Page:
United States District Court, E.D. Wisconsin
DECISION AND ORDER DENYING MOTION TO REMAND
WILLIAM C. GRIESBACH, CHIEF JUDGE
case arises out of the failure of a sophisticated
multi-property real estate transaction involving senior care
living facilities for which Defendants MidCap Financial
Services, LLC and MidCap Funding VII Trust (collectively,
MidCap) provided the financing. Twenty-two Wisconsin limited
liability companies and corporations operating as the
landlords of senior living facilities, all but one of which
is located in Wisconsin, commenced this action against the
tenant/future purchasers of the facilities and their
guarantors on December 14, 2018. Although the original
complaint is not included in the record, an amended complaint
which added MidCap as a defendant was filed on February 19,
2019. Dkt. No. 1-1. MidCap was served on February 19, 2019,
and on March 25, 2019, MidCap removed the action to this
court asserting federal diversity jurisdiction under 28
U.S.C. § 1332. Dkt. No. 1. Plaintiffs have since filed a
motion to remand the case back to state court, claiming that
MidCap's removal is defective because it failed to obtain
the consent of Mary Theresa Khawly, one of the defendants,
and failed to properly allege the citizenship of each of
MidCap's members. Dkt. No. 36. MidCap contends that
Khawly's consent was not required because she had not
been properly served at the time it removed the case.
Alternatively, MidCap argues that its failure to obtain
Khawly's consent should be excused because it exercised
reasonable diligence in attempting to determine whether she
had in fact been served. MidCap also argues that its Notice
of Removal sufficiently alleges diversity jurisdiction.
1446(b)(2)(A) provides that “all defendants who have
been properly joined and served must join in or consent to
the removal of the action.” 28 U.S.C. §
1446(b)(2)(A). “The defendant seeking removal must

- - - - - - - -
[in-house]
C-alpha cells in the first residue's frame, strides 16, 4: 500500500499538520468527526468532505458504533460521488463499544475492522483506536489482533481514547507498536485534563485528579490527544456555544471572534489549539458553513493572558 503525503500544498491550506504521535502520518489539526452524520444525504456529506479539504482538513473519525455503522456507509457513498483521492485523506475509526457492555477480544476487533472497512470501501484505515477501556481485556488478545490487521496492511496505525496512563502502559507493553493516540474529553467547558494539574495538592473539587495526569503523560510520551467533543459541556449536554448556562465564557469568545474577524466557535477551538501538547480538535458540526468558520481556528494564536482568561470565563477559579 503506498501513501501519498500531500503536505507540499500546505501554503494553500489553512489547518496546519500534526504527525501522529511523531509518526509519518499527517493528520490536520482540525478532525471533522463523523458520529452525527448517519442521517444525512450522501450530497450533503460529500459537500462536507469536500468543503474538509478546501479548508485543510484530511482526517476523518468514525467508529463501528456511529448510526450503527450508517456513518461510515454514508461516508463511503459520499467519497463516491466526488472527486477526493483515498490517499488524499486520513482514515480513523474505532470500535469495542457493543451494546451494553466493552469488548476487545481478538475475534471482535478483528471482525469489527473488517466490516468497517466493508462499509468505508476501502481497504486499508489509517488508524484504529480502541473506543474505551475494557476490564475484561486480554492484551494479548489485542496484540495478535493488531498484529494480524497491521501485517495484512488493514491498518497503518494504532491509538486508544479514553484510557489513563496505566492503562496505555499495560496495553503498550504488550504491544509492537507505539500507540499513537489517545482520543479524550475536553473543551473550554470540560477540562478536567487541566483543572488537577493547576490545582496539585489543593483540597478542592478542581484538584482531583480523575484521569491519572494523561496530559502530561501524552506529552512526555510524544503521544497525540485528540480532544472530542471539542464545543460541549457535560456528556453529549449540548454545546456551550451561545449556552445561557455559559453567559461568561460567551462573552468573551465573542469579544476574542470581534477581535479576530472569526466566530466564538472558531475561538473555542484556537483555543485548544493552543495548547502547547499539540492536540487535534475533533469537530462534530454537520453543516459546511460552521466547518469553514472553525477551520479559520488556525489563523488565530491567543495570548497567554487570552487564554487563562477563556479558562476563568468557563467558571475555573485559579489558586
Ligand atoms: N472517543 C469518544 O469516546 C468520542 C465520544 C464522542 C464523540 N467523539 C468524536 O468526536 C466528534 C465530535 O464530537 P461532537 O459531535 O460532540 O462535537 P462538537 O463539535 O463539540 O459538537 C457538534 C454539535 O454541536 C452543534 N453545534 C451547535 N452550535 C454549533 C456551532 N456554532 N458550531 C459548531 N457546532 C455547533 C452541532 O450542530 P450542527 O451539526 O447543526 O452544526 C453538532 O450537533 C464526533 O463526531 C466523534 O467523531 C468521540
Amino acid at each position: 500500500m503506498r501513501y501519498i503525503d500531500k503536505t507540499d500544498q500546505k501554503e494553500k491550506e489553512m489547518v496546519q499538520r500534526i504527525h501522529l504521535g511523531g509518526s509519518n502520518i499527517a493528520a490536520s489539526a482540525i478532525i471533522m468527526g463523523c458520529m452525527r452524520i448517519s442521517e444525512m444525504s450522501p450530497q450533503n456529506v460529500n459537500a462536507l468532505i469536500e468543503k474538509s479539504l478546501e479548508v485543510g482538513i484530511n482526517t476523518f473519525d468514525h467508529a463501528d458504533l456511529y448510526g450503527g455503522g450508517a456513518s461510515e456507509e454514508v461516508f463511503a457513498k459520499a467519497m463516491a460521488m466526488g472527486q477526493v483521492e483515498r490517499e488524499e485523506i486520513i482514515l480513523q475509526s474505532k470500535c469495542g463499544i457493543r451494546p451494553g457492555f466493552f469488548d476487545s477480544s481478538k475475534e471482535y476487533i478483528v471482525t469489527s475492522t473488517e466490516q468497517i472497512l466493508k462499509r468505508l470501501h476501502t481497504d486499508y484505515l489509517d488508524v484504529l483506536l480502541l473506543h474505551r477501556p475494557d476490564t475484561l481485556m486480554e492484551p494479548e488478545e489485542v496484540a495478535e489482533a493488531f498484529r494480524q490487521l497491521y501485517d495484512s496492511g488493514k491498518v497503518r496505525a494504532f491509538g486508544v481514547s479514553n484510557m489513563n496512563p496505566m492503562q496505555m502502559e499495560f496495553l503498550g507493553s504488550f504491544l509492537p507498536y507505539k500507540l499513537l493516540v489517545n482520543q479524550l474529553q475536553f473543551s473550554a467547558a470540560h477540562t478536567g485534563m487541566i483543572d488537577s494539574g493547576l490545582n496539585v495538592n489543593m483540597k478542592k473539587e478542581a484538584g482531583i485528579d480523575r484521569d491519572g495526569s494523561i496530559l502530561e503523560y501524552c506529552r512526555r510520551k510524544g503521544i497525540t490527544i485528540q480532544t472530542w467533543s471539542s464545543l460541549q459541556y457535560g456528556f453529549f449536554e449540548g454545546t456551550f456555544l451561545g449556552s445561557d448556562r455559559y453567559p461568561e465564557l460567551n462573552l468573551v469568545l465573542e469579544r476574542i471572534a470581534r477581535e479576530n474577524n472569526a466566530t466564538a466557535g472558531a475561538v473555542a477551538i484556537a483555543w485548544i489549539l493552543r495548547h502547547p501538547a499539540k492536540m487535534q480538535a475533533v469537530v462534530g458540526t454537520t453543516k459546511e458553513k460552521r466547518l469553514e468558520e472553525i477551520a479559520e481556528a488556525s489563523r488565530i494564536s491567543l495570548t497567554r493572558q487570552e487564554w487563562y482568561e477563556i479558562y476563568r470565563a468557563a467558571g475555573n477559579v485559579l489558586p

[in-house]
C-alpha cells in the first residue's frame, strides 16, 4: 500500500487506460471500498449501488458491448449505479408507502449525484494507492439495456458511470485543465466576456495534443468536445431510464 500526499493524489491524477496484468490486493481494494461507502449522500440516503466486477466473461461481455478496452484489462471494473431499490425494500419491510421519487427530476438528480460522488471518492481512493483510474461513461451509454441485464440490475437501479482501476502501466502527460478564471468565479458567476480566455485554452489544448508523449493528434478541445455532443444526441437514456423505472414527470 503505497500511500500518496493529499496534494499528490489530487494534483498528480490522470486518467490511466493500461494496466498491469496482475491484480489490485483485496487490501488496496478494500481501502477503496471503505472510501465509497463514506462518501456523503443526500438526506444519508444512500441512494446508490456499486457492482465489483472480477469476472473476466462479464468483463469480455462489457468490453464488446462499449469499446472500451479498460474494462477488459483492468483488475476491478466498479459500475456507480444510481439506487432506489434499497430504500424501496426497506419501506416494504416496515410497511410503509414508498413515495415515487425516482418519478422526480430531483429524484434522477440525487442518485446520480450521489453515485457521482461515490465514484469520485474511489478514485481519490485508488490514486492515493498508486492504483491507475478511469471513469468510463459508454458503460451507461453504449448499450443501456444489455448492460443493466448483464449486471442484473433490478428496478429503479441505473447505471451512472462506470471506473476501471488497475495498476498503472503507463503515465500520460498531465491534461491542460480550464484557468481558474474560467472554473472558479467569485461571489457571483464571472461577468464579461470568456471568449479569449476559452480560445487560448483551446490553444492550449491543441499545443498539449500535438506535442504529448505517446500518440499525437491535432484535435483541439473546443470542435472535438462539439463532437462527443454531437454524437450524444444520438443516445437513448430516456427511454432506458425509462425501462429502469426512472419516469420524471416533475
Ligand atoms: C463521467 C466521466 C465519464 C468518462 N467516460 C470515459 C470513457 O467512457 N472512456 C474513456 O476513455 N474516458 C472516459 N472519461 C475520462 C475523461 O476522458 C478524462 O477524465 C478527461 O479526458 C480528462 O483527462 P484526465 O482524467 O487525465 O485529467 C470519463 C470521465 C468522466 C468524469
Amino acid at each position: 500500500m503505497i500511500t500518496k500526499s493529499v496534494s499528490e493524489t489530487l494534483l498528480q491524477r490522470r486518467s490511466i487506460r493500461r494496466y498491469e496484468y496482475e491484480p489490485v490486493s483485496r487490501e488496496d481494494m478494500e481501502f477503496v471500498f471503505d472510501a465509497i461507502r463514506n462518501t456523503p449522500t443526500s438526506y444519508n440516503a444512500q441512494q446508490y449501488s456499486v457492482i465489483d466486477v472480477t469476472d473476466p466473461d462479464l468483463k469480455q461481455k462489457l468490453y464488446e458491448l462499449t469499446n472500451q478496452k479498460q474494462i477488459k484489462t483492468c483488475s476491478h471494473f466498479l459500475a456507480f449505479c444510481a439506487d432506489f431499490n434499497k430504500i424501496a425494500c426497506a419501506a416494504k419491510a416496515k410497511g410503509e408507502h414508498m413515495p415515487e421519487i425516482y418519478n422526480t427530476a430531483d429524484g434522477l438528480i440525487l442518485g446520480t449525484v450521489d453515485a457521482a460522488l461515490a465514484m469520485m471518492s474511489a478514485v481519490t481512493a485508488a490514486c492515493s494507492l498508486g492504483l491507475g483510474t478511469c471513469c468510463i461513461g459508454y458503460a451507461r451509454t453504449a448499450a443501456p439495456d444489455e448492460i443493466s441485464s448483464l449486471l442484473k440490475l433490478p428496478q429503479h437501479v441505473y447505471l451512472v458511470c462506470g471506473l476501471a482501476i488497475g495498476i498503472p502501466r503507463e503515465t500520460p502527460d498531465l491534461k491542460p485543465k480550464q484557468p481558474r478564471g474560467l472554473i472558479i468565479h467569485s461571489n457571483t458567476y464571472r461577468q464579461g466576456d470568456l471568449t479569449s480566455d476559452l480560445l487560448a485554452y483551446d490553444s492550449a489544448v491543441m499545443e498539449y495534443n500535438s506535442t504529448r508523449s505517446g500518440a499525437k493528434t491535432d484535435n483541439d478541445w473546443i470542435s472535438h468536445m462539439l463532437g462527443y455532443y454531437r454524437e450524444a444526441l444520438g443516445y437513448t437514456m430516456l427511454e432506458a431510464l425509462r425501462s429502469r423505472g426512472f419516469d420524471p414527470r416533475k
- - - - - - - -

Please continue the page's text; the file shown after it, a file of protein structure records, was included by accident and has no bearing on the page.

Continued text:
secure consent to removal from all of the other properly
joined and served defendants within the thirty-day period
removal is permitted.” Compassionate Pain Mgmt.,
LLC v. Frontier Payments, LLC, No. 17C5568, 2017 WL
4423409, at *3 (N.D. Ill. Oct. 4, 2017) (citation omitted).
“To properly consent to removal or join a notice of
removal, the remaining defendants must sign the notice of
removal.” Id. (citing Gossmeyer v.
McDonald, 128 F.3d 481, 489 (7th Cir. 1997)); Benson
v. LVNV Funding, LLC, No. 11-1096-GPM-MPF, 2012 WL
699632, at *2 (S.D. Ill. Mar. 1, 2012) (explaining the
“rule of unanimity” with respect to removal).
considering a motion for remand, the court must examine the
[plaintiff's] complaint at the time of the
defendant's removal and assume the truth of all factual
allegations contained within the original complaint.”
Riley v. United States, No. 18C4810, 2019 WL
2161693, at *2 (N.D. Ill. May 17, 2019) (citation and
internal quotation marks omitted) (alteration in original).
“The party seeking removal bears the burden of proving
the propriety of removal.” Morris v. Nuzzo,
718 F.3d 660, 668 (7th Cir. 2013). “[F]ederal courts
should interpret the removal statute narrowly, resolving any
doubt in favor of the plaintiff's choice of forum in
state court.” Schur v. L.A. Weight Loss Ctrs.,
Inc., 577 F.3d 752, 758 (7th Cir. 2009).
Consent For Removal
threshold matter, Plaintiffs timely filed their motion to
remand. See 28 U.S.C. § 1447(c); Prolite
Bldg. Supply, LLC v. MW Mfrs., Inc., 891 F.3d 256, 259
(7th Cir. 2018). In their motion, Plaintiffs argue that
MidCap's removal was improper on two grounds: (1)
MidCap's removal failed to attach the written consent of
Defendant Mary Theresa Khawly, as required under 28 U.S.C.
§ 1446(b)(2)(A), and (2) MidCap failed to allege
complete diversity, as required under 28 U.S.C. §§
1332(a) and 1441(b)(2).
MidCap acknowledges that it did not obtain Khawly's
consent. Dkt. No. 1 at ¶ 60. In its notice of removal,